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Interested in building a home network...

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TransformedBG

Member
Joined
Jul 24, 2013
I am getting ready to build a home network and im looking forward to getting started on it. Im just in the middle of deciding what all i need.


Let me start by listing what i have and where i want to go

Connections:
1. Living room : (PoE 6 or 8 port router) TV, Blueray player, X-box, Satellite, 1 HDMI (over Ethernet)
2. Master bed room: 2 Ethernet connections, 1 HDMI (over Ethernet)
3. Daughters room : 2 Ethernet connections. 1 HDMI (over Ethernet)
4. Office : 2 Ethernet connections, 1 HDMI (over Ethernet)
5. Garage : 2 Ethernet
6: Nas or server (not sure which route to go)
7: Network Printer
8: Room for expansions (possible Home automation)
9: Wireless access point

The idea of the HDMI over Ethernet is to allow me to set my blue-ray or another device to the hdmi port and being able to watch from any room using something like:

http://www.pimfg.com/Product-Detail/HDMI-CAT5-WPL


But then I am debating between cat5e and cat6. I know the major difference in the cable is that cat 6 is a little thicker and runs aht ah higher freq that will allow for a better gigabit experience. Ideally i would like to be able to share files across the network as quickly as possible. I also want to be able to use PoE to control different switches and access points in the house. (I also know there is about a 4 dollar difference in a 500ft roll)

now based on that i can decide which switch/switches i want to use. Im thinking i should just have the HDMI on its own switch and then a switch for everything else. But looking at other peoples networks online i see things like packet switches, nat switches, firewalls etc... I dont really know if i need these or not.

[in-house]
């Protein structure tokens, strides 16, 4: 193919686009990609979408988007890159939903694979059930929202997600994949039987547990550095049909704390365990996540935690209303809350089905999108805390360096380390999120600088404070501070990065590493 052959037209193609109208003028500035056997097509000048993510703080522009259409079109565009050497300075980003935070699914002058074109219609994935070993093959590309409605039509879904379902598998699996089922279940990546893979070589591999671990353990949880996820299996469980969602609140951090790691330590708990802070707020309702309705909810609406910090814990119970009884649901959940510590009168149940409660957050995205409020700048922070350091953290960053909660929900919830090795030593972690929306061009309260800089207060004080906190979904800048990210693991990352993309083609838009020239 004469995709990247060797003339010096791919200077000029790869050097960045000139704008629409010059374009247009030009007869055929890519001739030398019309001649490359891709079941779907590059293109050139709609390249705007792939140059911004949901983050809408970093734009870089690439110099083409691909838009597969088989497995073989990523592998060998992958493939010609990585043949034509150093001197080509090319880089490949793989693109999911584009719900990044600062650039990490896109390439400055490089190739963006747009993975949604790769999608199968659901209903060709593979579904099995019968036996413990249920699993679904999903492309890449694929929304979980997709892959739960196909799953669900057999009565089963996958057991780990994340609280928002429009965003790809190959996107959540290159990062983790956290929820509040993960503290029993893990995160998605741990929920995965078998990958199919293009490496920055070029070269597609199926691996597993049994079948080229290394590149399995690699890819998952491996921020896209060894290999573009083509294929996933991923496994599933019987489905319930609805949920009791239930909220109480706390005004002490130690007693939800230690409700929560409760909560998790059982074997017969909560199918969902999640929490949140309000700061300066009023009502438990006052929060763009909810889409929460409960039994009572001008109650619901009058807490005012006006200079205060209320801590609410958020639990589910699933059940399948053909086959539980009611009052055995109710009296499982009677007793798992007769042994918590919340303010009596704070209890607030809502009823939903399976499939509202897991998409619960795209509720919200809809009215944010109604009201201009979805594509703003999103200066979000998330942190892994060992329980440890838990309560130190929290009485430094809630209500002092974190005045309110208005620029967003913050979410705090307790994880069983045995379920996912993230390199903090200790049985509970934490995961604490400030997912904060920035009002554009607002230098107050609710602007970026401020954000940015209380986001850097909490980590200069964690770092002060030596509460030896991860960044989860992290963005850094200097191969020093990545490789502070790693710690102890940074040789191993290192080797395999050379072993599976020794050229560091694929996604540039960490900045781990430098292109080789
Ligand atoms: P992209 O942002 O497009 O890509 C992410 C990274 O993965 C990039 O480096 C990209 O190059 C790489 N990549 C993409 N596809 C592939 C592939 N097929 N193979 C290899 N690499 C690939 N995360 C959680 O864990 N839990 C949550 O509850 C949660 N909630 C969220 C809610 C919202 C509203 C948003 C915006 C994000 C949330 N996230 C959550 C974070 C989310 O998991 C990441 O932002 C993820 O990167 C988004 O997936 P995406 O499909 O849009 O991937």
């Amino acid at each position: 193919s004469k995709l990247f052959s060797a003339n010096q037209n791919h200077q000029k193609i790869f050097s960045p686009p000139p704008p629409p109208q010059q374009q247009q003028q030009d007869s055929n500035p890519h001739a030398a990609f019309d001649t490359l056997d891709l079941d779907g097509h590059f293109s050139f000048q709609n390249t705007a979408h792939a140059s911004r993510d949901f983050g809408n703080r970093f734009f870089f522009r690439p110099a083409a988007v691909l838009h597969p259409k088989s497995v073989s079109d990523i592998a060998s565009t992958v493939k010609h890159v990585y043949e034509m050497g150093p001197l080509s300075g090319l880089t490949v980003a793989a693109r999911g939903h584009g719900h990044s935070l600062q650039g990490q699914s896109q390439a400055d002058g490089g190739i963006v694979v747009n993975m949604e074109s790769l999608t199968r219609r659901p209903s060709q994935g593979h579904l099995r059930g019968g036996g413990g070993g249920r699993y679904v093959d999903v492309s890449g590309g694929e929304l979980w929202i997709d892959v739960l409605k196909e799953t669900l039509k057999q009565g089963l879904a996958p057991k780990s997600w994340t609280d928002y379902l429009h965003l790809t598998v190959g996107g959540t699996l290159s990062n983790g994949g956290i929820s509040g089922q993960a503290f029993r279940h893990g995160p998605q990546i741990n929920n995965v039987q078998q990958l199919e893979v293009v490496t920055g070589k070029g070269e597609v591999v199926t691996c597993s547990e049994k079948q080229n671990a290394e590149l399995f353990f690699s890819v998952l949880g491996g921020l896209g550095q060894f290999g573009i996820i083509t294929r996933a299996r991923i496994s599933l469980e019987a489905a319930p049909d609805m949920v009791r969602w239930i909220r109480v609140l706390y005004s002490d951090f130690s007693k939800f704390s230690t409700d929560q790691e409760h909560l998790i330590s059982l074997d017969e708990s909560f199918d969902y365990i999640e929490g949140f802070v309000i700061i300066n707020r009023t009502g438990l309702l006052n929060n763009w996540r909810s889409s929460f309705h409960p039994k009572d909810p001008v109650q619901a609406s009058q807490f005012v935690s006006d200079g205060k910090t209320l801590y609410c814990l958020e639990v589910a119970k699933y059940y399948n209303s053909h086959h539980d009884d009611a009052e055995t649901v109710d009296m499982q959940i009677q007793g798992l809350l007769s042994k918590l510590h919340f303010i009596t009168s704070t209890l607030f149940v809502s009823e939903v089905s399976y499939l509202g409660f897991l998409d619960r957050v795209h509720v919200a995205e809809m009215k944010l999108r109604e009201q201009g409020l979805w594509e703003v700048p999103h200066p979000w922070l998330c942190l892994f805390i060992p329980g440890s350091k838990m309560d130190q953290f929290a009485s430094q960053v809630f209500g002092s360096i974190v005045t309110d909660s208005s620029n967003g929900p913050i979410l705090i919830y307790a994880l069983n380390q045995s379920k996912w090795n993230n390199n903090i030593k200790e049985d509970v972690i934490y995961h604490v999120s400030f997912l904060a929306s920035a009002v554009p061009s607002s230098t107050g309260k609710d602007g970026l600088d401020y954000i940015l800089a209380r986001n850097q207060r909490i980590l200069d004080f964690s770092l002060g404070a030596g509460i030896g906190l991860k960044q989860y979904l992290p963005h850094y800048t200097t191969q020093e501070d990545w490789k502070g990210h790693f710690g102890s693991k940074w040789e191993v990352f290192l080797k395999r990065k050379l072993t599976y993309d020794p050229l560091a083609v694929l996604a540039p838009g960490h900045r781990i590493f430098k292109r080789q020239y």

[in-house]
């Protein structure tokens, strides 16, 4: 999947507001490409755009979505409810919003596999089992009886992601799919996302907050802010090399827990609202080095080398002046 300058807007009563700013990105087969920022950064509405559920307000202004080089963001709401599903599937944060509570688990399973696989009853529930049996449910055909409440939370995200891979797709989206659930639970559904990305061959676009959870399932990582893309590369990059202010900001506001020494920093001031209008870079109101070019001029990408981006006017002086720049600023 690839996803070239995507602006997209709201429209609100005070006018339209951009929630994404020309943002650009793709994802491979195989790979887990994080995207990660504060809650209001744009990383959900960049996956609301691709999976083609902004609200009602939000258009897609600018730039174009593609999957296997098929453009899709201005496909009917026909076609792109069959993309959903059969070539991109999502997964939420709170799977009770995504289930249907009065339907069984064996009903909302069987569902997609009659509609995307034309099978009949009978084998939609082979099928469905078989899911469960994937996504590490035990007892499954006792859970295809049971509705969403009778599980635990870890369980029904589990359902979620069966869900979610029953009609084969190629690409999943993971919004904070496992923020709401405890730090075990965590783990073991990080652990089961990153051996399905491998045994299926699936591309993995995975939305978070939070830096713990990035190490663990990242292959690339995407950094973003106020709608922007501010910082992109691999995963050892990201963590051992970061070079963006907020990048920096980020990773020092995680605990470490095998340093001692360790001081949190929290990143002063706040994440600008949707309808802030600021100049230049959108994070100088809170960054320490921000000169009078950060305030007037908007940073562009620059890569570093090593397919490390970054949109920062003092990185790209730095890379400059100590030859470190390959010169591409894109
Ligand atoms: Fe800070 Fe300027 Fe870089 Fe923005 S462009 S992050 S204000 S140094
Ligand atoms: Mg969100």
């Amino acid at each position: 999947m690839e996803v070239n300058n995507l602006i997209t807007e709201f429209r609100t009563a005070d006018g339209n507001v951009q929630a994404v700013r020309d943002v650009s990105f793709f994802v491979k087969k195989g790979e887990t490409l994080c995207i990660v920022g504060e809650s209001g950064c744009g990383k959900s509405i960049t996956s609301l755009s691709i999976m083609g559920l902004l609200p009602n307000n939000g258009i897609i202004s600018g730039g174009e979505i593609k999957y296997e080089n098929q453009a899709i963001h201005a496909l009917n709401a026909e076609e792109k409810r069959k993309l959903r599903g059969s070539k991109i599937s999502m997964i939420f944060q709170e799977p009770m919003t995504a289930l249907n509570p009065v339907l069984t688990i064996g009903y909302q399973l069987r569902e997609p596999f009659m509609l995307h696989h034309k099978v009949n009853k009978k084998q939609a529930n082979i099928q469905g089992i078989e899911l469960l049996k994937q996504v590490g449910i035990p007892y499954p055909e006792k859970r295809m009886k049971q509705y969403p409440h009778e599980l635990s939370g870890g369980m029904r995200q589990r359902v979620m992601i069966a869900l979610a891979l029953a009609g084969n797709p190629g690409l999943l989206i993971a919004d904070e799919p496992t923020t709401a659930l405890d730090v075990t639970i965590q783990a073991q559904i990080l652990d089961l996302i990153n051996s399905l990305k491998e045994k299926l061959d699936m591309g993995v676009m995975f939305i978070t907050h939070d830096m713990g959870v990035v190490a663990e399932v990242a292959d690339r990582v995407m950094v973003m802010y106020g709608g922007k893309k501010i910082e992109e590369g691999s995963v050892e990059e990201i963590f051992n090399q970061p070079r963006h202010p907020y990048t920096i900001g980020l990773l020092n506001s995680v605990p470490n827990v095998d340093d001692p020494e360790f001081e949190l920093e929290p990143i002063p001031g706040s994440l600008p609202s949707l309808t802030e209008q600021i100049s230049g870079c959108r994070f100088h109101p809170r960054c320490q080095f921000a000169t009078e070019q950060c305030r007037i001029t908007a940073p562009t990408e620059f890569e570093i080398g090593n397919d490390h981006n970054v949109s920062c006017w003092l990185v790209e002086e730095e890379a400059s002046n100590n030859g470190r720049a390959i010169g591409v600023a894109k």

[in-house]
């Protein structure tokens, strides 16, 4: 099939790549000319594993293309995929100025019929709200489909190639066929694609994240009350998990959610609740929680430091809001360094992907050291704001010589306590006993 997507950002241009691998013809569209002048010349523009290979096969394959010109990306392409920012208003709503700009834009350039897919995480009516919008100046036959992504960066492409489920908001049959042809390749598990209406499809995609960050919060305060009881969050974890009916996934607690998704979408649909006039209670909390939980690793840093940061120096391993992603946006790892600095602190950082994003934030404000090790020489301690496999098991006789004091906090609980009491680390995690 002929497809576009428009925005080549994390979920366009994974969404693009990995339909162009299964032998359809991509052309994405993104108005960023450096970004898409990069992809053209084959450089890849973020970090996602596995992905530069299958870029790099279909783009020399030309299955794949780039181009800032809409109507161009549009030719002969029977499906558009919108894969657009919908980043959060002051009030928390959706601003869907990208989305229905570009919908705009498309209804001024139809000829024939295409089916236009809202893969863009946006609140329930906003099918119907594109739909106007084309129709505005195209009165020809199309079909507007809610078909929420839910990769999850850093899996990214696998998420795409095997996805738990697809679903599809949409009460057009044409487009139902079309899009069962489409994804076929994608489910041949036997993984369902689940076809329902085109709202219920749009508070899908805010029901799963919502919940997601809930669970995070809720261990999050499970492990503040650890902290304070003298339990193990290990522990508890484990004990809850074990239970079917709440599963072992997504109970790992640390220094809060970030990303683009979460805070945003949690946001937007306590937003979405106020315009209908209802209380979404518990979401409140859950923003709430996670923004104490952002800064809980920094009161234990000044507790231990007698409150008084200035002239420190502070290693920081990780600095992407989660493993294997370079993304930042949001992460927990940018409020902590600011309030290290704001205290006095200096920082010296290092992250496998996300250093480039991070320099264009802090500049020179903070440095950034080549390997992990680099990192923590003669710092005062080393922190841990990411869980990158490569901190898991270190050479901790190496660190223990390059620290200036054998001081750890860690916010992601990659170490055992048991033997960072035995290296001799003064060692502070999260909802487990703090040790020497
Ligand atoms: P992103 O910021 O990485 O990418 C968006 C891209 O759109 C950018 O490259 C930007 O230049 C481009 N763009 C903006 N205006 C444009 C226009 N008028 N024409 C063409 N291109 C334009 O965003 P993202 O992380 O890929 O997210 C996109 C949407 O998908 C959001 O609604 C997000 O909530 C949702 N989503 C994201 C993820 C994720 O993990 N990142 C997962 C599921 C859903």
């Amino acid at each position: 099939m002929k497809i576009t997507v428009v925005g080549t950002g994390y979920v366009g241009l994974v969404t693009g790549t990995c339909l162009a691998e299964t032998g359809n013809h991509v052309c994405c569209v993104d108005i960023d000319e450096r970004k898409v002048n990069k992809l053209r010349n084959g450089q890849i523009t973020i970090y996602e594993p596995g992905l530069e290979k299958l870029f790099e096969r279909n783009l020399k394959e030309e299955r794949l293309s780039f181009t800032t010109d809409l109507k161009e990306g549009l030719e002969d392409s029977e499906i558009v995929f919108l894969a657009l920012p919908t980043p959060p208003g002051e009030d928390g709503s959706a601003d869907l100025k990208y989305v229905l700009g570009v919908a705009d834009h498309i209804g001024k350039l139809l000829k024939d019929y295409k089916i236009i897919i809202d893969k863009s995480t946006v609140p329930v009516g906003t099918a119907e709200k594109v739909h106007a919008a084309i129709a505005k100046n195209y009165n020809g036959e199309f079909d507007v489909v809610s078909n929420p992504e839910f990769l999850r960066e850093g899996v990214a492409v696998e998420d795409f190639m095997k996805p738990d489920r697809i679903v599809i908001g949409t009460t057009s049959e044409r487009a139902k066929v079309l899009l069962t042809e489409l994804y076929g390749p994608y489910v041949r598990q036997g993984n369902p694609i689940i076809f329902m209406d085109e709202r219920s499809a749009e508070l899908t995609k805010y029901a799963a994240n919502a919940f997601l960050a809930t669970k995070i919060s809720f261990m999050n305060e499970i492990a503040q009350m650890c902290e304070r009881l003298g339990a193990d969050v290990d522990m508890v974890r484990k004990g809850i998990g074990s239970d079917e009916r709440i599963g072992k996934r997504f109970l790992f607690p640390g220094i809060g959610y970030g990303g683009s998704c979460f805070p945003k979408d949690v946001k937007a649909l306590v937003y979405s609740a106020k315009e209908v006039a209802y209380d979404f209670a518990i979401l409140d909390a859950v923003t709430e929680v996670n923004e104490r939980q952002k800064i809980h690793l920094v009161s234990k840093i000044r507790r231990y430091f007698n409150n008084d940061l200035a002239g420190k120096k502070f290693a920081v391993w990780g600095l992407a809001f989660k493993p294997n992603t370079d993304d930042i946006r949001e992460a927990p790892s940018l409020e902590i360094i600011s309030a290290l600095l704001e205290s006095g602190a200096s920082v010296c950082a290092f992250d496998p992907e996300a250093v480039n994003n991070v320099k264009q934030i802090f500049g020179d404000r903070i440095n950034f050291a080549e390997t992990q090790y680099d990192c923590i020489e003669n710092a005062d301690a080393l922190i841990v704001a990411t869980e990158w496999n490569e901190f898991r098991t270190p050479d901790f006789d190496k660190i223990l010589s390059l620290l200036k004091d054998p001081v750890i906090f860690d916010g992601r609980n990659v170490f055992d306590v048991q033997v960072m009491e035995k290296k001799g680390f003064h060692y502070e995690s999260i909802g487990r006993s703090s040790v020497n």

as far as the nas or server would go, would primarily be to rip my entire dvd collection and do away with physical disk that just take up room. Looking to go raid 6.

I was just wondering if there is anyone out there whos networked up a house and what they have done. any insight would be appreciated.
 
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kyij

Member
Joined
Apr 7, 2012
Location
Near Toledo, OH
I have not messed with HDMI over network like what your planning on doing, but pretty much done everything else that you have.

If your deciding on cat5e/6, I would get cat6. Yes there is not much of a difference, but it supports faster speeds, unlikely you will ever hit that 10GBps, but you never know as how technology is - you would hate to wire an entire house and in a few years for it to be old tech, for only a few dollars saved, imo.

I am unsure of the size of your dvd collection. Or the size of rips. Really movies look fine from a 700MB to 2GB rip (depending res, sound, etc) but I know people that want full 50GB rips of their bluerays.. it is everyone's preference. But it will matter on how you do your server.

I am just now finishing my ZFS system (33TB raw storage). Although it total I only have 23.5TB as other is for redundancy. It is easy to setup for a windows enviroment, and gives great speeds when set up. In total, I have around $2,000 into it, but have server grade hardware with a quad core xeon.. ZFS will easily let you use mirror, "raid5 aka Raidz1", "raid6 aka Raidz2", or "Raidz3" for three redundant disks. Much better then actual raid, and more reliable. Let me know if you want to know more about this :)

Also I think Xilisoft is a good program to rip, if you have yet to find a program.

You can pick up 8port unmanaged gig switches for $20.
 

pcgamer4life

Member
Joined
Dec 30, 2004
Sounds like you've got your work cut out for you!

I'm slowly gathering components to wire my home, as well.. probably waiting until spring until it's bearable in the attic to pull the cable. I went with cat6 only because I got a ridiculous deal on it (it was surplus from a commercial job nearby). I also picked up a couple 8 port gigabit switches, and a patch panel. Still waiting on a pair of access points and a 16 port switch (used, from the same commercial job, they're upgrading).

Honestly, I'd probably skip the HDMI over ethernet. I don't know much about it, how reliable it is, etc, but pretty much every device on the market now and in the future is going to be internet enabled, and if you've got a gigabit network behind it, streaming should be fine.

A patch panel isn't a necessity, but I think it makes things look a bit cleaner, and gives you a little bit of flexability, simplifies maintenance, etc.
 

funsoul

Senior Member
Joined
May 3, 2004
Location
NJ, USA
Great planning start! +1 for cat6. Good that you're planning to run extra lines to each room. You don't want to re-run cabling so better to build in some extra capacity.